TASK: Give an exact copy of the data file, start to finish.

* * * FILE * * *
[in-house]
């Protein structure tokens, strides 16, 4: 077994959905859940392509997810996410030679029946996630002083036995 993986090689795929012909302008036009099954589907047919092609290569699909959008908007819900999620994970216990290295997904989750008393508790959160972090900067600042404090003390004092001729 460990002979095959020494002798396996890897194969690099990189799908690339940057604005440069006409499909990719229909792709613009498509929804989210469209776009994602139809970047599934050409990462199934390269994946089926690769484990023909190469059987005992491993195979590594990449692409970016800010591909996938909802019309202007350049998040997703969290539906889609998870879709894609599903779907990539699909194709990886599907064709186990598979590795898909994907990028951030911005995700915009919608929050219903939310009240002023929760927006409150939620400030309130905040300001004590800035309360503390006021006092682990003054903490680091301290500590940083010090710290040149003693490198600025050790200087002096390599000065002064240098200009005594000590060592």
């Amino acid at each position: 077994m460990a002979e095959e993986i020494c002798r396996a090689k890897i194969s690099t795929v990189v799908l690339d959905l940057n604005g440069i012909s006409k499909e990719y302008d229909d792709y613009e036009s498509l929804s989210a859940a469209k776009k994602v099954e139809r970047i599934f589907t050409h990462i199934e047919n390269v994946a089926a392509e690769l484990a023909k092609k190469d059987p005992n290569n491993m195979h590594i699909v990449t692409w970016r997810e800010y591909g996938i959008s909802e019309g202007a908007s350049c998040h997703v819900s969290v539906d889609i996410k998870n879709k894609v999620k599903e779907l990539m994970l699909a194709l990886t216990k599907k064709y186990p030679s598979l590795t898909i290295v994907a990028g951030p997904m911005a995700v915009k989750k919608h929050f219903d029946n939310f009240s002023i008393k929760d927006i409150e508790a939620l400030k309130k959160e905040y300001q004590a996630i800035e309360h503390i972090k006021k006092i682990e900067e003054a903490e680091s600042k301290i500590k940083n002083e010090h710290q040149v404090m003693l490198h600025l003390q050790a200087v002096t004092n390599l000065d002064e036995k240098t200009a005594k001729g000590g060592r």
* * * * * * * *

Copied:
[in-house]
């Protein structure tokens, strides 16, 4: 077994959905859940392509997810996410030679029946996630002083036995 993986090689795929012909302008036009099954589907047919092609290569699909959008908007819900999620994970216990290295997904989750008393508790959160972090900067600042404090003390004092001729 460990002979095959020494002798396996890897194969690099990189799908690339940057604005440069006409499909990719229909792709613009498509929804989210469209776009994602139809970047599934050409990462199934390269994946089926690769484990023909190469059987005992491993195979590594990449692409970016800010591909996938909802019309202007350049998040997703969290539906889609998870879709894609599903779907990539699909194709990886599907064709186990598979590795898909994907990028951030911005995700915009919608929050219903939310009240002023929760927006409150939620400030309130905040300001004590800035309360503390006021006092682990003054903490680091301290500590940083010090710290040149003693490198600025050790200087002096390599000065002064240098200009005594000590060592």
């Amino acid at each position: 077994m460990a002979e095959e993986i020494c002798r396996a090689k890897i194969s690099t795929v990189v799908l690339d959905l940057n604005g440069i012909s006409k499909e990719y302008d229909d792709y613009e036009s498509l929804s989210a859940a469209k776009k994602v099954e139809r970047i599934f589907t050409h990462i199934e047919n390269v994946a089926a392509e690769l484990a023909k092609k190469d059987p005992n290569n491993m195979h590594i699909v990449t692409w970016r997810e800010y591909g996938i959008s909802e019309g202007a908007s350049c998040h997703v819900s969290v539906d889609i996410k998870n879709k894609v999620k599903e779907l990539m994970l699909a194709l990886t216990k599907k064709y186990p030679s598979l590795t898909i290295v994907a990028g951030p997904m911005a995700v915009k989750k919608h929050f219903d029946n939310f009240s002023i008393k929760d927006i409150e508790a939620l400030k309130k959160e905040y300001q004590a996630i800035e309360h503390i972090k006021k006092i682990e900067e003054a903490e680091s600042k301290i500590k940083n002083e010090h710290q040149v404090m003693l490198h600025l003390q050790a200087v002096t004092n390599l000065d002064e036995k240098t200009a005594k001729g000590g060592r």